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Facial discoid dermatosis

Last reviewed: September 2023

Author(s): Dr Raj Amarnani, Sport and Exercise Medicine Specialist Registrar, Barts Health NHS Trust; and Dr Christopher B. Bunker, Consultant Dermatologist, University College London NHS Foundation Trust, United Kingdom (2023)

Reviewing dermatologist: Dr Ian Coulson

Edited by the DermNet content department


What is facial discoid dermatosis?

Facial discoid dermatosis (FDD) is a rare dermatosis that presents as discrete and persistent pink-orange papulosquamous lesions isolated to the face. 

FDD was first described in 2010 by Ko et al, and since then multiple case reports and series have been described in the literature. It is rare and therefore often misdiagnosed and under-recognised as a clinical entity. It can be notoriously difficult to treat, and often does not respond to conventional treatments, including topical steroids

Who gets facial discoid dermatosis?

It is estimated from case series that FDD affects women more commonly than men, with some authors reporting a male-to-female ratio of 1:5. Similarly, based on limited patient numbers in the literature, it is thought to mainly affect patients from an Asian background (Chinese, Indian, and Turkish cases have been reported). 

What causes facial discoid dermatosis?

The aetiology of FDD is currently unknown.

What are the clinical features of facial discoid dermatosis?

FDD usually presents as discrete, annular, well-demarcated pink-orange plaques and papules that may have a fine superficial scale. It is limited in location to the face and neck, and can present over the course of months to years.

How do clinical features vary in differing types of skin?

Given limited reported cases, the clinical features across differing types of skin are unknown.

What are the complications of facial discoid dermatosis?

There are no reported complications of FDD, and it is not known to be associated with any underlying medical disease. 

How is facial discoid dermatosis diagnosed?

Biopsy findings can be non-specific, and may include components such as hyper/parakeratosis, follicular plugging, acanthosis, and a lymphocytic infiltrate in the superficial dermis.

However, a biopsy can be important to rule out other causes such as fungal infections and atypical psoriasis

What is the differential diagnosis for facial discoid dermatosis?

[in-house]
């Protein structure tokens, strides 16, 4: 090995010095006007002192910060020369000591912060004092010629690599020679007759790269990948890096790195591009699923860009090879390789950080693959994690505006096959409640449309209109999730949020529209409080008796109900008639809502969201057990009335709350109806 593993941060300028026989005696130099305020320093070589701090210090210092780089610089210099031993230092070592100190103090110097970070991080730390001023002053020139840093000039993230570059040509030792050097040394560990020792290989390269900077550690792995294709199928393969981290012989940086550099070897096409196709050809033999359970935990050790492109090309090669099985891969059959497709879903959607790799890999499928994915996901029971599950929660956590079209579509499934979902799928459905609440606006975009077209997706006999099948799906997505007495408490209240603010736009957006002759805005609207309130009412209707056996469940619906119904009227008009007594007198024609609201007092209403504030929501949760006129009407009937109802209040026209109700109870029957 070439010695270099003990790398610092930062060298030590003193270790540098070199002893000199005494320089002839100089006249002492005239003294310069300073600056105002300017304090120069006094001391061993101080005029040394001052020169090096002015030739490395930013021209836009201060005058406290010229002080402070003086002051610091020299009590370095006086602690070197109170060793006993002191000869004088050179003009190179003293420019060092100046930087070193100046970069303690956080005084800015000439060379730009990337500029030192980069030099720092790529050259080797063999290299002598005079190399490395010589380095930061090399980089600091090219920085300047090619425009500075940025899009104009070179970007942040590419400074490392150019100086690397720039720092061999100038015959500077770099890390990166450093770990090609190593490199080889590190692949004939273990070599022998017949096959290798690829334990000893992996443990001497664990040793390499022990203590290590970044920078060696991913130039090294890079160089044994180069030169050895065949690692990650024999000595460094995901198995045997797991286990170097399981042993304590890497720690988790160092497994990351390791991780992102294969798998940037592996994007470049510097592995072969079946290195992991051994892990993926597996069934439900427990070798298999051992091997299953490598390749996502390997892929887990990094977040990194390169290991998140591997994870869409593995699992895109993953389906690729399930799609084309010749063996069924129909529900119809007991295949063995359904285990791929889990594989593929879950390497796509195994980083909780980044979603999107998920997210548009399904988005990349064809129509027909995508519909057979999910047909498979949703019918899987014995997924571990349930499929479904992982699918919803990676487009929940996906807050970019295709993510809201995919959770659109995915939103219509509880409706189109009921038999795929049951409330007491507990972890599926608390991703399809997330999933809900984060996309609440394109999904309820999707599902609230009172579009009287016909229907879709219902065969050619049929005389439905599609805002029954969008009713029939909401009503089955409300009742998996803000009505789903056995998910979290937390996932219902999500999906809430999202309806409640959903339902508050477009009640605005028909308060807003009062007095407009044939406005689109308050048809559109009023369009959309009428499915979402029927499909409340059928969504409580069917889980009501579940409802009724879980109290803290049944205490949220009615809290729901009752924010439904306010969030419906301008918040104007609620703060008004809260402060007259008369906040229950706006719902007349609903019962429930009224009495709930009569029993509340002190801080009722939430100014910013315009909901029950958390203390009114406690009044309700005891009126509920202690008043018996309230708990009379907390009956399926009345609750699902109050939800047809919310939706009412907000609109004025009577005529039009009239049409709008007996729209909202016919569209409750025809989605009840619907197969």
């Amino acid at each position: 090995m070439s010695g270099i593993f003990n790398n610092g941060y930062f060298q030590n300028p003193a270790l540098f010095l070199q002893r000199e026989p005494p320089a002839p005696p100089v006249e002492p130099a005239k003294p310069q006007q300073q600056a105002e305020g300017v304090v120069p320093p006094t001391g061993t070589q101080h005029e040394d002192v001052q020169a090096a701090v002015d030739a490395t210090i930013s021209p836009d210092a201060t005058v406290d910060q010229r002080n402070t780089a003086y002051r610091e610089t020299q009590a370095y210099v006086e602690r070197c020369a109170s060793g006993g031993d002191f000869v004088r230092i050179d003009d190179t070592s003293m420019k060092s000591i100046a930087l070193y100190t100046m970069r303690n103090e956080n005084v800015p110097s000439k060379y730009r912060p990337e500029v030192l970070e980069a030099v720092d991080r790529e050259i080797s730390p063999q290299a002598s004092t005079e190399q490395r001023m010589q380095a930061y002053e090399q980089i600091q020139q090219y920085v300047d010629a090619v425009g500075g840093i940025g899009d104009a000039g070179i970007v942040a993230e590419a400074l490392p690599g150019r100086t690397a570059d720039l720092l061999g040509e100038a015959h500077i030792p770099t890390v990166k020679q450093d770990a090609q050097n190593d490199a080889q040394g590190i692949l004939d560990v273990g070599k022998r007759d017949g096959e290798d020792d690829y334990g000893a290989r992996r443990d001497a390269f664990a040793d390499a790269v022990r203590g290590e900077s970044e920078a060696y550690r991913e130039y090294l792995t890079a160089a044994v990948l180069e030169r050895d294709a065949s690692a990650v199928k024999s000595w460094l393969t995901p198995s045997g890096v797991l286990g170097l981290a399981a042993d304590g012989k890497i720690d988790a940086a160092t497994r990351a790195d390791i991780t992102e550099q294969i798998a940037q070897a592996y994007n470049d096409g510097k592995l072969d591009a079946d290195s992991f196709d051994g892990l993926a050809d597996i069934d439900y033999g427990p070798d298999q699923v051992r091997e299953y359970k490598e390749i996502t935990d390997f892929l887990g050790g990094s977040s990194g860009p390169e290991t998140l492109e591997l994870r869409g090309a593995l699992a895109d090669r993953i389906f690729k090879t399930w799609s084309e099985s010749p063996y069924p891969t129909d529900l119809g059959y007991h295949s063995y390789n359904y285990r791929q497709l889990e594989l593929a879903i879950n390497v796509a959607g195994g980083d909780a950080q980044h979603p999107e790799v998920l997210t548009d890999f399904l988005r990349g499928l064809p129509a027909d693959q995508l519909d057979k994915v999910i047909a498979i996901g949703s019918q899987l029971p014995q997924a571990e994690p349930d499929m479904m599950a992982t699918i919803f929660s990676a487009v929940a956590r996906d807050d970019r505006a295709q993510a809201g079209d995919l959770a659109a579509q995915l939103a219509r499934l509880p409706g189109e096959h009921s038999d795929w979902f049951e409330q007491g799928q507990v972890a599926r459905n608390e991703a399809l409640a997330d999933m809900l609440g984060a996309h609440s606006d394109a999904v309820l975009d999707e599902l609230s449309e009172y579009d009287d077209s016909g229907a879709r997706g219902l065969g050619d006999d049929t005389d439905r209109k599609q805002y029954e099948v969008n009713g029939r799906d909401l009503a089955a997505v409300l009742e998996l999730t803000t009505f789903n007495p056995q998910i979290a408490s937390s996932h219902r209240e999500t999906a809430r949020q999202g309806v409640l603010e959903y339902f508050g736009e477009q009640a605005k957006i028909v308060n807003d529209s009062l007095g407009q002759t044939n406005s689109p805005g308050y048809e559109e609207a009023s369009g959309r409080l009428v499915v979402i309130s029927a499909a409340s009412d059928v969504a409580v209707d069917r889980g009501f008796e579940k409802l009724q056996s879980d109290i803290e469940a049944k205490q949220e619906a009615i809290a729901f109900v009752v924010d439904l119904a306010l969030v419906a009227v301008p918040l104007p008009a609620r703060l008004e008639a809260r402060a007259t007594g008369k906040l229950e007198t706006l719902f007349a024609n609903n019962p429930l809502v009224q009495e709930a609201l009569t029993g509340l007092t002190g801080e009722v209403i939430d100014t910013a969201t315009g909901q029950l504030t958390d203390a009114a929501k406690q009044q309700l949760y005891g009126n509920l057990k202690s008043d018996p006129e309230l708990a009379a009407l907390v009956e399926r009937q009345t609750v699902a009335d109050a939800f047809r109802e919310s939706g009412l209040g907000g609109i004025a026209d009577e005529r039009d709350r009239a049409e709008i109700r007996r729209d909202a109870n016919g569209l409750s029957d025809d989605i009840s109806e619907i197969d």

The differential diagnosis is broad and can include: 

What is the treatment for facial discoid dermatosis?

General measures

Given the paucity of cases reported in the literature, general treatment measures are unknown. 

Specific measures

Numerous treatments have been used across case reports, with varying degrees of success.

Topical treatments that are most commonly tried include topical steroids, vitamin D analogues, and calcineurin inhibitors.

The only oral treatment that has been successfully trialled is low dose acitretin, however this was in combination with topical calcipotriol/betamethasone. This was confirmed in another case report with successful use of topical calcipotriol, after failed courses of: topical miconazole, clobetasone butyrate, tacrolimus; and oral valaciclovir, fluconazole, and clarithromycin.

More recently there has been a case report of successful treatment of FDD with interleukin (IL) 12 and IL-23 inhibitor ustekinumab.

How do you prevent facial discoid dermatosis?

Given the paucity of case reports and understanding of the condition, this is not known. 

What is the outcome for facial discoid dermatosis?

Prognosis has varied between case reports, but it is known to be difficult to treat and often unresponsive to topical and oral treatments. Successful use of topical calcipotriol, low-dose oral acitretin, and subcutaneous ustekinumab have all been reported in the literature.



  • Allegue F, Fachal C, Iglesias B, Zulaica A. Facial Discoid Dermatosis: A New Variant of Pityriasis Rubra Pilaris? Actas Dermosifiliogr. 2022;113(7):728–31. doi: 10.1016/ Journal
  • Amarnani R, Hughes S, Morris‐Jones R, et al. Persistent facial discoid dermatosis successfully treated with topical calcipotriol. Clin Exp Dermatol. 2022;47(1):229–31. doi: 10.1111/ced.14945. Journal
  • Bohdanowicz M, DeKoven JG. Improvement in facial discoid dermatosis with calcipotriol/betamethasone ointment and low-dose acitretin. Clin Exp Dermatol. 2018 Oct;43(7):820–1. doi: 10.1111/ced.13611. Journal
  • Condal L, Quer A, Ferrándiz C, Bielsa I. Facial Discoid Dermatosis: An Enigmatic Disease. Actas Dermosifiliogr. Actas Dermosifiliogr (Engl Ed). 2020 Dec 28;S0001-7310(20)30549-4. doi: 10.1016/ Journal
  • Ko CJ, Heald P, Antaya RJ, Bolognia JL. Facial discoid dermatosis. Int J Dermatol. 2010 Feb;49(2):189–92. doi: 10.1111/j.1365-4632.2009.04206.x. Journal
  • Rahmatulla S, Batta K, Tatnall F, et al. Facial discoid dermatosis: A cosmetically disfiguring and challenging condition to treat. Ski Heal Dis. 2021;1(4):e56. doi: 10.1002/ski2.56. Article
  • Rypka KJ, Fulk TS, Afsaneh A, et al. Improvement of Facial Discoid Dermatosis With Ustekinumab Treatment. JAMA dermatology. 2022 Sep 1;158(9):1079–80. doi: 10.1001/jamadermatol.2022.2478. Journal

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